Psychologist Dinara Davletbaeva admitted that this person could have been raised the same way in childhood.
“We need to explain to citizens that now it leads to criminal prosecution. So parents should be taught to use non-violent methods of education. Now there is so much useful information on the internet regarding responses to child’s behaviour that irritates you. They need to understand why it happens. Maybe a child behaves so not to get you angry, but due to age-related changes,” Davletbaeva said.
Myths about large families and family planning issues
Specialists say it is a mistaken opinion that most often violence is seen in large and low-income families.
Human rights defender Turdubekova mentioned the practice of her fund and noted that many children in a family has nothing to do with violence against children.
“It depends on personal qualities of adults. In Kyrgyzstan, a family with 3-4 children is a standard family. Violence against children and families with many children are not interrelated. Such statements can only cause hate towards families with many children,” Turdubekova said.
Vice versa, according to the human rights defender, many large families have a supportive atmosphere where children take care of each other and become independent.
“There are many advantages in large families, if parents are not alcoholics and they do not lead an unconventional life. If this is an average family in a village, this family definitely rears cattle, maintains garden, has an average affluence. In such situations, we should raise the question of support to large families, not their disapproval. Poverty cannot be the reason of violence. Money is not needed to stop violence, we need to lose heart to contribute to it,” human rights defender Turdubekova said.
Psychologist Dinara Davletbaeva also noted it is a widespread mistake to think that children are exposed to violence only in poor and large families.
“We can see that children are strictly punished in better off families, too, where they have only 1-2 kids. Such punishments can lead to mutilations and disability. It all depends on people, sometimes it’s very hard to understand such things,” Davletbaeva said.
Meanwhile, she noted that one of the factor of violence against children can be the unintended pregnancy.
Pregnancy planning cannot influence the methods of child raising, yet it can exclude the factor when the child is not loved.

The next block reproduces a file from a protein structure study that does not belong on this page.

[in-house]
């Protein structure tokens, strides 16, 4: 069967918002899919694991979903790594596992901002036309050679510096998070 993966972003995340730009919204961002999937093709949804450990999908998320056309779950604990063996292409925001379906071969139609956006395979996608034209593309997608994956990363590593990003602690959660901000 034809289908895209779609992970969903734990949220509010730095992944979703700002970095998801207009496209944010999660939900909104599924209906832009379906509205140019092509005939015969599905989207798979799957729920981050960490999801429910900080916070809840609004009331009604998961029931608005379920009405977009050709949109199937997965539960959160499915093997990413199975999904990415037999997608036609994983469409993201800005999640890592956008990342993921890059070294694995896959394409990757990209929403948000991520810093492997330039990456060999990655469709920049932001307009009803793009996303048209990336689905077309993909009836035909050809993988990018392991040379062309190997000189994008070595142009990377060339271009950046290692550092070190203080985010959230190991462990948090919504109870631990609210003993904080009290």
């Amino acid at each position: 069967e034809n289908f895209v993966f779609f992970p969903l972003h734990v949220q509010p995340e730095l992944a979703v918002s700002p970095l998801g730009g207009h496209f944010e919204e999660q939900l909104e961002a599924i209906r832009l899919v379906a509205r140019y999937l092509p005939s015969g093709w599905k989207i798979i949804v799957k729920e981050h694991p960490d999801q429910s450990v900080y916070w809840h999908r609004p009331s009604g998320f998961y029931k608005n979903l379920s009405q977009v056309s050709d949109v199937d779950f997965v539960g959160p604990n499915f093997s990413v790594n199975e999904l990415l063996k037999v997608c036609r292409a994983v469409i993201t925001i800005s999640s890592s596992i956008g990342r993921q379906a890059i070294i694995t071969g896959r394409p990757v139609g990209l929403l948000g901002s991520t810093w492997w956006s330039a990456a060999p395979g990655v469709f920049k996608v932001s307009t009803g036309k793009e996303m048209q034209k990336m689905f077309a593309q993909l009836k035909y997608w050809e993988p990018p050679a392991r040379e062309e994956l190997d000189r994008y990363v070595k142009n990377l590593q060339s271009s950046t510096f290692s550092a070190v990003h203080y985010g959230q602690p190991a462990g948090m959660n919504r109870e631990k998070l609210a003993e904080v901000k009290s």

“Some families use violence against a kid if they don’t love it. A family should plan pregnancy, which will help many families to avoid poverty, deprivations of children. But, unfortunately, people follow the principle when giving birth to children, “If there’s a child, there’s a prosperity. God will help.” I wouldn’t say Kyrgyzstan practises planning widely,” psychologist Davletbaeva said.
Information about pregnancy planning can be found on the internet, but the critical question is the sexual education of teenagers.
“This topic is a taboo here, at first parents think it is too early to let children know about it, and then it gets too late. When parents and school do not talk on this topic, the kid will find someone who will. It is a different matter what kind of information and where from they will get it. It is important to provide information properly,” Davletbaeva said.
How to help a child during the lockdown?
To help a child during the lockdown, UNICEF specialists in Kyrgyzstan recommend that parents take the following steps:
- Follow the daily routine familiar to the child;
- Parents should focus on attempts and efforts of children to study, not on their mistakes;
- Parents should not reprimand children for not understanding school topics;
- Make a graphic schedule of classes that will not only boost spirits of children, but also let them see who’s the teacher and when to contact them;
- Parents may tell their children they are not alone and that all schoolchildren in the world take part in it;
- Support creativity and imagination of kids without restricting them;
- If they see any failure related to the distance learning process, they should not spread negative emotions about such failure or speak of them loudly and irritatingly;
- At the end of every day, parents may analyse a day spent with their kids and identify positive moments.
If a kid was exposed to violence, they should call the crisis centre at 111, which provides 24/7 psychological aid to children. It works since 2015 at the ministry of social development; and the trust line for children 111 works since 2015.
According to the specialist of the agency, Mira Sharapova, they received 34 thousand phone calls in the first quarter of 2020, which is 39 per cent more than in the similar period. Also, the state agency said they hold events to prevent violence against children during the emergency.
According to psychologists, the consequences of violence can be that a kid learns the violence, becomes anxious, unassured, and uncertain that they are loved.
This article was prepared as part of the IWPR’s Giving Voice, Driving Change — from the Borderland to the Steppes Project.